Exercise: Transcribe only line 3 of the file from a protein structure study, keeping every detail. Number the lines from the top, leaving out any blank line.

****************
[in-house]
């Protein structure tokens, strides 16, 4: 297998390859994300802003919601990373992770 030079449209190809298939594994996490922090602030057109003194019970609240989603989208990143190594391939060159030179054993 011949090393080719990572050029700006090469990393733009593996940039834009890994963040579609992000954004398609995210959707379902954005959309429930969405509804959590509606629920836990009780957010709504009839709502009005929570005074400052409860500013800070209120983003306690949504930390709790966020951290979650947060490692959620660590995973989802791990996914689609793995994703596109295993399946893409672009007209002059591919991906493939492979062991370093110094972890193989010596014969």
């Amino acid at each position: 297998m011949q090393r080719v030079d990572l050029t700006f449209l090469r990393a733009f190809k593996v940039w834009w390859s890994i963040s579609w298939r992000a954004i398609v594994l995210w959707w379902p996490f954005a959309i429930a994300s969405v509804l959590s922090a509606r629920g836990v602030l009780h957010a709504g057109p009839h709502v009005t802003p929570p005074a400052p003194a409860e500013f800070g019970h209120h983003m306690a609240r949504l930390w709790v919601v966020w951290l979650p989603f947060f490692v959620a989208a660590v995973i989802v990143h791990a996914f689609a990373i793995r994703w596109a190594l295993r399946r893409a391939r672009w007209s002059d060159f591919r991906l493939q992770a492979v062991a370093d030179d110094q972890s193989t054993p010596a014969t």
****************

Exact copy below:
């Amino acid at each position: 297998m011949q090393r080719v030079d990572l050029t700006f449209l090469r990393a733009f190809k593996v940039w834009w390859s890994i963040s579609w298939r992000a954004i398609v594994l995210w959707w379902p996490f954005a959309i429930a994300s969405v509804l959590s922090a509606r629920g836990v602030l009780h957010a709504g057109p009839h709502v009005t802003p929570p005074a400052p003194a409860e500013f800070g019970h209120h983003m306690a609240r949504l930390w709790v919601v966020w951290l979650p989603f947060f490692v959620a989208a660590v995973i989802v990143h791990a996914f689609a990373i793995r994703w596109a190594l295993r399946r893409a391939r672009w007209s002059d060159f591919r991906l493939q992770a492979v062991a370093d030179d110094q972890s193989t054993p010596a014969t």